• The United States uses more than 1 billion tons of pesticides each year. That’s 22% of the world’s usage, and it’s agriculture that is mostly responsible for this, accounting for 80% of the U.S.’s usage (1). Pesticides are expensive and made with materials that actually harm crops and soil over time. They pollute air and water both when produced and when applied.
  • The agriculture industry as a whole accounted for 10% (2) of the United States’ greenhouse gas emissions in 2012. This level of emissions has increased by 19% since 1990. Greenhouse gases, including the carbon dioxide, methane, and nitrous oxide produced in agriculture applications, trap heat in the earth’s atmosphere, contributing to climate change.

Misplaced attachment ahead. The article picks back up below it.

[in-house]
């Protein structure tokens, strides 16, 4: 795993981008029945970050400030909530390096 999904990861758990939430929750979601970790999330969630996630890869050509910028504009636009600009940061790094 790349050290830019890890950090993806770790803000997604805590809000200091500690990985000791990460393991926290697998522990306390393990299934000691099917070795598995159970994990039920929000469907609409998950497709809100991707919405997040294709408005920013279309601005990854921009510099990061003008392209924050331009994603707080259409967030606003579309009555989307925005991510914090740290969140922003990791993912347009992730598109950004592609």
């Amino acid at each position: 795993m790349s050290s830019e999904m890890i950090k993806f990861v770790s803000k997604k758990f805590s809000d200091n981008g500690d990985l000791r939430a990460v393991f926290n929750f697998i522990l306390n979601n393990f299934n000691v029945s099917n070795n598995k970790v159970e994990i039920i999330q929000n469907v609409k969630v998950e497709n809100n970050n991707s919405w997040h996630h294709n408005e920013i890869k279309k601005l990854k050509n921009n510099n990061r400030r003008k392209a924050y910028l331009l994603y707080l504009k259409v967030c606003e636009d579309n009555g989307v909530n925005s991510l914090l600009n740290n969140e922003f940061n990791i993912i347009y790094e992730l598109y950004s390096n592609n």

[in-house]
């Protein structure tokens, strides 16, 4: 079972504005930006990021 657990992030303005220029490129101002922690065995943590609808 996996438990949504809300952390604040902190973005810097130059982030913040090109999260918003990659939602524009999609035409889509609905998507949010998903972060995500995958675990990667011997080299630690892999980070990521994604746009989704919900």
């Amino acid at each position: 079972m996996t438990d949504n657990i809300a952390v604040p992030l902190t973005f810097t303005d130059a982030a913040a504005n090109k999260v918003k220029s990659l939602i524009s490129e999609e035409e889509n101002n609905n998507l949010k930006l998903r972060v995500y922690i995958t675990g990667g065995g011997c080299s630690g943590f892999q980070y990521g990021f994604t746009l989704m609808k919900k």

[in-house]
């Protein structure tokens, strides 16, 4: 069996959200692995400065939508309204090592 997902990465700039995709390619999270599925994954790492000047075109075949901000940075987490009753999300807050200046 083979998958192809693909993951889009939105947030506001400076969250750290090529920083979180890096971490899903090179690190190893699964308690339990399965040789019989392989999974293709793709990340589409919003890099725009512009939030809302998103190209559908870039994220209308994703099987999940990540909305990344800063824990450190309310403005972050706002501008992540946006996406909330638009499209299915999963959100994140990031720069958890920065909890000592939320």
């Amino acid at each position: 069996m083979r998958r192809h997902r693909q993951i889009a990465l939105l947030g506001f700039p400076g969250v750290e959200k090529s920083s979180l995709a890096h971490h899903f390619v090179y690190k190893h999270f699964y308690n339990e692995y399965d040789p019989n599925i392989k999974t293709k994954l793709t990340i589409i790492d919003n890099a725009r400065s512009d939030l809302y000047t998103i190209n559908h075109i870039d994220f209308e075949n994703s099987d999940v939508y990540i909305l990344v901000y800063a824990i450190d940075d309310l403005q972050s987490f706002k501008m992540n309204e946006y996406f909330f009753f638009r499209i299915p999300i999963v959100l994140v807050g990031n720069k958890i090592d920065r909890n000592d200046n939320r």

• Concentrated Animal Feeding Operations, or CAFOs, are the norm for raising livestock for meat production. Housing more than 1,000 animals at a single facility as CAFOs do poses many problems to air and water pollution, human health, and the animals themselves. For one, the methane gas produced during cattle digestion is a greenhouse gas, and makes up about a third of agriculture’s total emissions (3).
  • Agriculture is responsible (5) for more than 80% of our nation’s consumptive water use. Plants and animals need water, but this astounding number is largely due to unsustainable water usage and irrigation practices, with even more water polluted by pesticides and animal waste.

Sources: 1. Grace Communications Foundation 2. EPA 3. EPA 4. USDA